Welcome back! [To understand what follows requires, naturally, a basic knowledge of the language of music theory – or an attitude of fearlessness in the face of a new adventure]. The song begins with me playing a G major chord with an added C#-augmented fourth (the so-called ‘devil’s interval’) in an arpeggiated finger-picking style. This chord is played throughout the four-measure intro and continues for the first eight bars of the first verse. At this point, it may have been assumed by the listener that this G major-aug4 is the root-chord (I) of the song and we are in the key of G. However, in measures 9,10,11 and 12 we hear played in succession B minor-F# major-G major-D major. We now realize that we have, in fact, been in the key of D major and the G aug4 was actually the IV chord. This sequence repeats [B minor-F# major-G major…] except instead of resolving again to the D major, we return to the F# major (III major) and hold that chord for an additional measure to help us segue into Verse 2. So far, the song’s structure is: Intro (4 bars), Verse 1 (16 bars) Segue (1 bar).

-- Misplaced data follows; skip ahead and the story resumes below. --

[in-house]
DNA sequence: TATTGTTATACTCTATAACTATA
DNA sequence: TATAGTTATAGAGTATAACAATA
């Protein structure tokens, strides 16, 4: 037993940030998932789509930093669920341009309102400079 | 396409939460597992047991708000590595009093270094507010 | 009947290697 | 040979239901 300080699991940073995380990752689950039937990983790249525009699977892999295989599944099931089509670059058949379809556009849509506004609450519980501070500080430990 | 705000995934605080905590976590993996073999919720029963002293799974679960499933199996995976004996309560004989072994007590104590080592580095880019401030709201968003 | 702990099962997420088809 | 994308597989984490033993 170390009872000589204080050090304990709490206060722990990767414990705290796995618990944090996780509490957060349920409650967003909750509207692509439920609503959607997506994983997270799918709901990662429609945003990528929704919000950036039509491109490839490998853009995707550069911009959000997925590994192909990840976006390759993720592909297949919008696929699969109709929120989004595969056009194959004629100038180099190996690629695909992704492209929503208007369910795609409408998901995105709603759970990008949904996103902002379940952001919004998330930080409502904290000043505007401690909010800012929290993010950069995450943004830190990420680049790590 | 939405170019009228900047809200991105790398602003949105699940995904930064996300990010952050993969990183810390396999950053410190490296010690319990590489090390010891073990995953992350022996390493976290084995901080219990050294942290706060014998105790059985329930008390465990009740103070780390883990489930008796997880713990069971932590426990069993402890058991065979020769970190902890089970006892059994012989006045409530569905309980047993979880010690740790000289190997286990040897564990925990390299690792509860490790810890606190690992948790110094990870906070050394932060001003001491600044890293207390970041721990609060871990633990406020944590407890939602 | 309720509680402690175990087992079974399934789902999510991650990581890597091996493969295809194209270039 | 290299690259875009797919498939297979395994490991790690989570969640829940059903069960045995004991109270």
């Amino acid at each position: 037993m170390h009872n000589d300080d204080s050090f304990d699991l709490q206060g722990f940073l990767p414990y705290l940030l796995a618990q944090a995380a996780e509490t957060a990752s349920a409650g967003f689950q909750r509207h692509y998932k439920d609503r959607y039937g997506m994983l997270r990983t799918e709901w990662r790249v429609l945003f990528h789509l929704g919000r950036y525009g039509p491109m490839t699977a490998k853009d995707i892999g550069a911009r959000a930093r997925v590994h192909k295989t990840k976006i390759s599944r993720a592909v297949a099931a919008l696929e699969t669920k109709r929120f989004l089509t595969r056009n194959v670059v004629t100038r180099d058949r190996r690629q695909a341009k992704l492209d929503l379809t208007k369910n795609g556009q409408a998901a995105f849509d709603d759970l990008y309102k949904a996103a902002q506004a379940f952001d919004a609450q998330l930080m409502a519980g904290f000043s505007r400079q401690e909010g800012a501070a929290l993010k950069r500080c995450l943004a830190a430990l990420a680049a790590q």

Side-note/shout-out before we continue: This analysis will not deal with any other of the essential aspects which were integral to the production of this track, transforming the musical building blocks under discussion into the fully-formed creation you have just listened to. These aspects include Dave Reiss’ amazing arrangement and production, in addition to his indispensable electric guitar and bass playing, Rich Bozek’s superb drumming, the beautiful (see: Plato) and sublime (see: Burke, not Kant) harmonies sung by Natasha DiMarco, the behind-the-scenes wizard-like engineering and mixing by Jon “JRod” Ciorciari at JRod Productions and the skillful mastering by Alan Douches at West West Side Music (not a typo – it is West West Side Music).
Verse 2 repeats the pattern established in verse 1 precisely, through measure 14. Then, unexpectedly, in preparation for the chorus, instead of shifting a half step up from the F# major to G major, the tune progresses to a B major chord for two bars, momentarily modulating to a new key, with the F# major now having performed as the V chord resolving to the root chord B major. But the listener has been deceived once again, for that B major chord is actually being used as a launching pad to propel them into the chorus where they will experience a shift in mood, tone, and rhythm, all accompanied by further unpredicted harmonic/chord changes. We have now added Verse 2 (16 bars), for a subtotal of 37 measures.